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Saturday, January 10, 2009

The Battle Plan: Ass in Chair

Have you ever noticed how phenomenally hard it is to get the writing ball rolling? You think about your script. You ought to be working on it today, right? But there's laundry to do. And the grocery store. Oh - and email, tons of those to answer. Gotta walk the dogs. Pay bills. Call so-and-so back. You really don't have time.

I'm here to say - yes, you do. You really do.

Here is my time honored method. Sit down at your computer. Open the script file. And just stare at it. No - don't skip over to a message board. Just stare at your pages. Scroll up. Scroll down. Pretty soon you'll find a line of dialogue to change a little. You might make some notes to yourself. Scroll up and down again. Get overwhelmed by what, exactly, needs to be done on the script today. Look at your outline again. Stare at the blank pages that follow page 10. Pretty soon your eyes start getting tired. Close them for a sec. But don't move. Do not let yourself move from that spot. Put on a timer if you have to. It won't take long before grudgingly, you change an action line to shorten it. Then you'll go to the scene you left off on. And you'll type some really bad dialogue. But that's okay. Don't judge it. Just type it. Keep going. Tell yourself that before you get up, you'll write three pages of your script. Bad dialogue and all. Long action lines and all.

Writing is rewriting but the blank pages don't fill up magically, they fill up by pure determination and gluing your behind to the chair. And once you get some stuff down you'll be bummed to notice that your allotted time has already passed and you have to return to the more mundane tasks in your day.

It's sort of like working out - I know I have a JILLION great reasons why I don't have time to do it. But I put on my iPod and think okay, whatever you do today, it's good. Just move your body. And pretty soon, I find myself feeling energized, proud of myself and more relaxed and fulfilled - and ready to move on to other things with a better, healthier attitude.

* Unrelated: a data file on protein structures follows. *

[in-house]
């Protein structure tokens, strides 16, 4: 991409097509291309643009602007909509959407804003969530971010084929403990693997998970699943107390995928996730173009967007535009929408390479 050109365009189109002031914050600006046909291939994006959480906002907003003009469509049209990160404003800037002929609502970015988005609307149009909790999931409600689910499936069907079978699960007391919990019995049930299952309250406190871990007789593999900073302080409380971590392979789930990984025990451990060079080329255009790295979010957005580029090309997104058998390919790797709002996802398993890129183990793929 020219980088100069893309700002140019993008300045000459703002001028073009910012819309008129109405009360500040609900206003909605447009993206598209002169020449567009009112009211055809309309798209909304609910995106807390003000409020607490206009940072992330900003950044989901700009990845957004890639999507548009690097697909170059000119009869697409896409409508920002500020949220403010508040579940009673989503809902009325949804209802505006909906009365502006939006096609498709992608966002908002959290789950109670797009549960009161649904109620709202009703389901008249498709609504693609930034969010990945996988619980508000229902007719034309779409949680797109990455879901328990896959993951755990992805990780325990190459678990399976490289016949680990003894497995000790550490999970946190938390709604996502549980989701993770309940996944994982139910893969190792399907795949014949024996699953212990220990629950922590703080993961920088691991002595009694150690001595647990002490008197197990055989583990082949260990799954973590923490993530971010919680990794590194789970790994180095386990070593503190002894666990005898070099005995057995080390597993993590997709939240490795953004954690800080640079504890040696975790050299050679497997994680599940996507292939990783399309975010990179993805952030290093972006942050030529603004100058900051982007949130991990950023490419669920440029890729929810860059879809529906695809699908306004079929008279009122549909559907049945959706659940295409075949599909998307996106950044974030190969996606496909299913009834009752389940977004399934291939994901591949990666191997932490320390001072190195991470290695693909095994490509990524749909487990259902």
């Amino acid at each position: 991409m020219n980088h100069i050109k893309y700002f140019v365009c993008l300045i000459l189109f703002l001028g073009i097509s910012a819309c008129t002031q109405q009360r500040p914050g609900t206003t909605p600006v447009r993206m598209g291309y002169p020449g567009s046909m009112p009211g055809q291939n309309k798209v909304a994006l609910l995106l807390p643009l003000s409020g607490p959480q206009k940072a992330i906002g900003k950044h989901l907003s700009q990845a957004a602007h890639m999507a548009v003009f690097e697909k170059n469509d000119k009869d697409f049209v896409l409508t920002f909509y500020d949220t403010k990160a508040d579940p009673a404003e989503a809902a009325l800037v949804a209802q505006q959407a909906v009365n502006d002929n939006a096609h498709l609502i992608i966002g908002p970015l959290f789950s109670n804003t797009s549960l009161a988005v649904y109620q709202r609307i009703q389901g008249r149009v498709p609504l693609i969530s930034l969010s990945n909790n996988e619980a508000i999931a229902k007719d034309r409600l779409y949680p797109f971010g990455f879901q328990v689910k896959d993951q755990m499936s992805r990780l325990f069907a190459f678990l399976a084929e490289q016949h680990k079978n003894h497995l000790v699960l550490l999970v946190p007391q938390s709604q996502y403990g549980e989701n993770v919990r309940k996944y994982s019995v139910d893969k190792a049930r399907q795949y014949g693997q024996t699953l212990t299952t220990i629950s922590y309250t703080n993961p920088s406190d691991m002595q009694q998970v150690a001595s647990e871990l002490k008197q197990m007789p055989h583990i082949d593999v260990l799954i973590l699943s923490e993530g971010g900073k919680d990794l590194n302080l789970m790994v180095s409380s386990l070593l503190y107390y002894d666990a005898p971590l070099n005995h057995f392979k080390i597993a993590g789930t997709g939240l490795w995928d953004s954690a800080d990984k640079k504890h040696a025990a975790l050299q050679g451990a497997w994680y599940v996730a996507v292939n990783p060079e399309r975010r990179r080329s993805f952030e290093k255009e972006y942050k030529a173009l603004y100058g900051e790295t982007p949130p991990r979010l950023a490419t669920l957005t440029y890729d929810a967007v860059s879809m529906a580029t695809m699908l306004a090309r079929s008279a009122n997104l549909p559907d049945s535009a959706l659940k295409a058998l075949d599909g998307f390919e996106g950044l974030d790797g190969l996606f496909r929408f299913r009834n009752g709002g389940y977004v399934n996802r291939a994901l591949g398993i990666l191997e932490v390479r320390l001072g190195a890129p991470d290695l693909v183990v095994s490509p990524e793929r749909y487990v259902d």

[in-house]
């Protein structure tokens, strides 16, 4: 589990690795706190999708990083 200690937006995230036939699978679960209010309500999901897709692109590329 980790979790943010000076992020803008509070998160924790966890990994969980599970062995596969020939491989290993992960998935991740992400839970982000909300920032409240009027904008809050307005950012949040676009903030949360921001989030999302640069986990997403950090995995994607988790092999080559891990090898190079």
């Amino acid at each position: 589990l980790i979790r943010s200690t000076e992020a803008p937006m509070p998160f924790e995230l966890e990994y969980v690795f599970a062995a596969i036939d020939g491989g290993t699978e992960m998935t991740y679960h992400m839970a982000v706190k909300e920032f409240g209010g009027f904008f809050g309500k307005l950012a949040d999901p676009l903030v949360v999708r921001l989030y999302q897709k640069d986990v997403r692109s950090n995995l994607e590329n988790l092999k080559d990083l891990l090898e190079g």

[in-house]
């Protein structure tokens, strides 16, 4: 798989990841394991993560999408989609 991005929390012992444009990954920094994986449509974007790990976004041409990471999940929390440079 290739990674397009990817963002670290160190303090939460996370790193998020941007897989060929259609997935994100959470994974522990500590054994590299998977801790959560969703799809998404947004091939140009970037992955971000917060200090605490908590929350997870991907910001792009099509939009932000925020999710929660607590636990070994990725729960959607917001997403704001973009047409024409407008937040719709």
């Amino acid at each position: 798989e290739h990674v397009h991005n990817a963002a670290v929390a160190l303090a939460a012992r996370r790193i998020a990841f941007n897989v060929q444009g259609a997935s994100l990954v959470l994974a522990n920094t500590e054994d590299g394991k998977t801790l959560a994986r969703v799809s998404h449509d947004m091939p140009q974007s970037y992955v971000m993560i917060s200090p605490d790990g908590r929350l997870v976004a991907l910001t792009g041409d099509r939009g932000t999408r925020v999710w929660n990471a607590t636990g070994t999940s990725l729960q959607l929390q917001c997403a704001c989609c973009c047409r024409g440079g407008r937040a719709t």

Sometimes writing is a battle of wills. Some days it flows like water. But you'll never find it out if you don't sit down and create the space for the writing to show up. Try it. I promise you, you'll write SOMETHING worth keeping. And you'll get that ball rolling. Even on days when you have a million excuses not to do it.

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Anonymous said...

You are so right Julie. This works for me too. So it's worth a try for anyone who want to get the ball rolling easier.
This is why I usually go to a coffee shop to do my writing. Then I can't do the laundry, housework, flip on the TV, pet the cats, organize my desk, etc.
~ Trina

E.C. Henry said...

Okay, this groundhog will ATTEMPT to poke his cute little head out of the hole and see if it's safe to return...

Julie, you're so right about how to ball rolling again, I couldn't agree more; rewriting past pages IS the way to re-engauge your mind. I do it all the time.
The BEST way to keep the ball rolling is to write everyday, (an hour is my goal thanks to a fellow Scott in my life), BUT if you can't do that, go back over your material, rewrite a little, THEN write new pages.

Julie, did any of your 2009 New Year's resolutions include being nicer to Sweedish people? Just wonderin,' this cute Sweedish kid could use some more love in '09.

- E.C. Henry from Bonney Lake, WA

Christina said...

What I've been doing over the past month - and it's really working - is to touch the script every day for a minimum of just 15 minutes. That means on the days where the day job is kicking my ass (my ass is bruised right now, btw), I open the script and work on it for 15 minutes, and then go back to the ass-kicking day job. That way, I don't feel that disconnect I've felt in the past when I don't work on something for a month. 15 minutes a day is all it takes to stay connected so that when I do have a whole 3 hour block, I can get a lot of pages done, not waste it trying to remember where I was.

Steve Axelrod said...

Or, as my mother-in-law used to say, "Doing does it."

PJ McIlvaine said...

Even when I'm not physically writing, I'm mentally writing. A new idea, that bit of dialog, how can I improve this....

Luzid said...

Julie, you nailed it -- although getting my ass in the chair isn't hard, sometimes it's a page-up-page-down-what-do-I-focus-on-now? affair -- but no matter what, if I believe in and stick to the process, the words and ideas eventually come, and often surprise me with how well they interlock.

Then I find myself wishing my nightly two-hour writing session were longer... so I push it to three hours.

(Getting that much time to write every night is easy, by the way. Just give up some sleep. Or dating. Or, as in my case, both!)